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Flunixin Meglumine for Veterinary Use
by Barbara Forney, VMD
Flunixin meglumine is a nonsteroidal anti-inflammatory drug (NSAID) and cyclooxygenase inhibitor. It is a potent analgesic, antipyretic and anti-inflammatory. NSAIDs work by inhibiting the body's production of prostaglandins and other chemicals that stimulate the body's inflammatory response. Some of these actions may be dose dependent. NSAIDs are quickly absorbed into the blood stream; pain relief and fever reduction usually starts within one to two hours.
Flunixin meglumine commonly is used for pain relief to treat colic. It is used for protection from septic/endotoxic shock due to any gastrointestinal (GI) insult either post surgical or medical such as in cases of peritonitis or diarrhea. Flunixin is used commonly as an anti-inflammatory to treat painful conditions of the eye including corneal ulcers, uveitis, conjunctivitis and before and after eye surgery. It may be used to reduce or control fevers due to viral or bacterial infections. Although flunixin can be used to treat arthritis, there are other NSAIDs that are prescribed more commonly for this purpose.
Flunixin may be given IV, IM or orally.
Flunixin Meglumine Side Effects
- The most common side effects include GI ulceration, especially of the stomach and large colon.
- Rare side effects include kidney damage and bleeding disorders.
- Allergic reactions are rare but have been reported.
- GI side effects such as ulcers are more likely to occur with prolonged oral dosing. Renal problems are more likely to occur in the dehydrated or debilitated horse. NSAIDS should be avoided or very carefully monitored in horses with liver disease, kidney disease or those prone to GI ulcers.
- Side effects from NSAID use are more common with phenylbutazone than with flunixin.
- Flunixin should be used with caution in the pregnant or nursing mare. No adverse effect on sperm production has been reported.
- Flunixin is used in foals, but it should be used with particular caution to avoid GI ulceration and maintain kidney function. Premature foals, septicemic foals, foals with questionable kidney or liver function and foals with diarrhea require careful monitoring. Drugs to protect the GI tract such as omeprazole, cimetidine or sucralfate are frequently used with flunixin.
- Pony breeds may be more susceptible to side effects from NSAIDs than horses. When flunixin is used in ponies, it should be used with caution and at the lowest effective dose.
- Older horses and especially those with decreased kidney or liver function may be more at risk for side effects. When flunixin is used in older horses it should be used carefully and at the lowest effective dose.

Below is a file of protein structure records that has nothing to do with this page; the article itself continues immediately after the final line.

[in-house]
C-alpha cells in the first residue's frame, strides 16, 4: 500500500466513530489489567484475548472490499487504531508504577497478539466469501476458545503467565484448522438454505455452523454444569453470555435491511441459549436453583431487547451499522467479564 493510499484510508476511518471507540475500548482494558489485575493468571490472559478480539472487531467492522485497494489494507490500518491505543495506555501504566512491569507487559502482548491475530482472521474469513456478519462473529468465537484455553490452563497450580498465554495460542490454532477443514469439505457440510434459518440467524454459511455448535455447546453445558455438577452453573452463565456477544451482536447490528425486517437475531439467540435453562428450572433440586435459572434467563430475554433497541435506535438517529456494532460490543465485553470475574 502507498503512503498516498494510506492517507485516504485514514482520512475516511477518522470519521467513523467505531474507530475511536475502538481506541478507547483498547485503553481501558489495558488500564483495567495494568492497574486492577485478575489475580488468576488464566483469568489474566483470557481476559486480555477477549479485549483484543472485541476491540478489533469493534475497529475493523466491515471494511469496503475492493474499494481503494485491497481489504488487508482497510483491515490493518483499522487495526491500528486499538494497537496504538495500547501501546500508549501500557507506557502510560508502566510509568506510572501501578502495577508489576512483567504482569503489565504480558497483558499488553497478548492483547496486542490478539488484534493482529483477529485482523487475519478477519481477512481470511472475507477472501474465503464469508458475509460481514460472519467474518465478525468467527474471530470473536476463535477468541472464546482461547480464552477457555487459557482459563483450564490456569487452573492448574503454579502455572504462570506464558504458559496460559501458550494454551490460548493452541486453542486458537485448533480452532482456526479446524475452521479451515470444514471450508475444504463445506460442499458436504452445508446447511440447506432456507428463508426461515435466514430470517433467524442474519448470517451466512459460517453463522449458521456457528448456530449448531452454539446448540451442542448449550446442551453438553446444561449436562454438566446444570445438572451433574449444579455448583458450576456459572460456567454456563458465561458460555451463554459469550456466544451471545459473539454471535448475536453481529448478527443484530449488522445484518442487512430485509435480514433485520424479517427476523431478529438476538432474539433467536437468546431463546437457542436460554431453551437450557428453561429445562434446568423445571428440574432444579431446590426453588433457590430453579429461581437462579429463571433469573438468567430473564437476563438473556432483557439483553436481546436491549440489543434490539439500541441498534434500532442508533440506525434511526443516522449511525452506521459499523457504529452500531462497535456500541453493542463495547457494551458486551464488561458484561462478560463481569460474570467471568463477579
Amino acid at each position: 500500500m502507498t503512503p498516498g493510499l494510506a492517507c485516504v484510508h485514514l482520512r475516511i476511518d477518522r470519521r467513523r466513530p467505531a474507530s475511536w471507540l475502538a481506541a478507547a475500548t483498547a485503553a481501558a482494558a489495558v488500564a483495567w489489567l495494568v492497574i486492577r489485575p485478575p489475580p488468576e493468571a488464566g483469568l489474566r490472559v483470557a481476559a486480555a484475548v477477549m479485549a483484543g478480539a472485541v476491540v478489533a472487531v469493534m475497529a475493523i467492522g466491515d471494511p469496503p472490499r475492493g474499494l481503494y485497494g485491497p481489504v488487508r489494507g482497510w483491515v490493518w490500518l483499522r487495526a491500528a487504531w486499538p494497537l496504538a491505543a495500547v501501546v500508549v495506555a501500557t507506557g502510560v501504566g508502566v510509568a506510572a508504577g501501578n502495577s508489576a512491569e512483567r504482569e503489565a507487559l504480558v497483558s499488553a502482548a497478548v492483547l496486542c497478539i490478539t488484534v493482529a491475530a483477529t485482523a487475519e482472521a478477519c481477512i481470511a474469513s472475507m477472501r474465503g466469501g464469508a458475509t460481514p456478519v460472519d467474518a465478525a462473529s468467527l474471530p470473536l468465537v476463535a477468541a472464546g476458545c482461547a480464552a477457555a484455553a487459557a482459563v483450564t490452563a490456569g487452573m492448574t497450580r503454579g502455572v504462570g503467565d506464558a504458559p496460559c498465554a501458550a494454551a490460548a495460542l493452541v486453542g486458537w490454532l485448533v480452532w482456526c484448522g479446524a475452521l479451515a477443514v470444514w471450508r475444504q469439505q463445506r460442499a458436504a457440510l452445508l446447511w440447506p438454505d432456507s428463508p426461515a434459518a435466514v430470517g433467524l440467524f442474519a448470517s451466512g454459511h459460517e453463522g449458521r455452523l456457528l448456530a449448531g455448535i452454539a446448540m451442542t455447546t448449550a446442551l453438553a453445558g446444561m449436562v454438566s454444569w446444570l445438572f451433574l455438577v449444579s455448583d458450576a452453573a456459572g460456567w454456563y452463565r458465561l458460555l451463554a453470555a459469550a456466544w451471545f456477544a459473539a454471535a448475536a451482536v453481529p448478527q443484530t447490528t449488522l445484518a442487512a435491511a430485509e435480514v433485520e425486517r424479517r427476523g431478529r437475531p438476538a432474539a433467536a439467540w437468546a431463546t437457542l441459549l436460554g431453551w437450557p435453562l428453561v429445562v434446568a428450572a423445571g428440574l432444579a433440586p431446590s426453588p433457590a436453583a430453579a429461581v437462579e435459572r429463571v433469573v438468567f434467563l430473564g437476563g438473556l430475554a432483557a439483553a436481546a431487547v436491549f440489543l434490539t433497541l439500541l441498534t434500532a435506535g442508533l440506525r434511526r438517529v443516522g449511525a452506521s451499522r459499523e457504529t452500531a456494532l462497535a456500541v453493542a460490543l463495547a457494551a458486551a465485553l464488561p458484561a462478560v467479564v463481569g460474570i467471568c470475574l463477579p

- Injectable flunixin can be given IM, but injection site reactions, including localized pain, swelling, muscle inflammation or damage sometimes occur.
- Some veterinarians and many horse owners, particularly those involved in showing, use more than one NSAID in combination, for example, flunixin and phenylbutazone given together. Although there is little experimental evidence to support this practice, the theory is that different NSAIDs may act differently on different body systems. Particular care needs to be taken in this situation to avoid additive toxicity.
- Avoid combining with other anti-inflammatory drugs that tend to cause GI ulcers, such as corticosteroids and other NSAIDs.
- Use with caution with aminoglycoside antibiotics such as gentamicin and amikacin and oral anticoagulants such as warfarin and other coumarin derivatives.
- A single miscalculated dose is not likely to produce toxicity. Experimentally it has taken three to five times the normal dose over multiple days to produce toxicity.
- Overdose with flunixin will increase the likelihood and severity of the mentioned side effects. Early signs of toxicity include loss of appetite and depression.
About the Author
Dr. Barbara Forney is a veterinary practitioner in Chester County, Pennsylvania. She has a master's degree in animal science from the University of Delaware and graduated from the University of Pennsylvania School of Veterinary Medicine in 1982.
She began to develop her interest in client education and medical writing in 1997. Recent publications include portions of The Pill Book Guide to Medication for Your Dog and Cat, and most recently Understanding Equine Medications published by the Bloodhorse.
Dr. Forney is an FEI veterinarian and an active member of the AAEP, AVMA, and AMWA.
You can purchase books by Dr. Forney at
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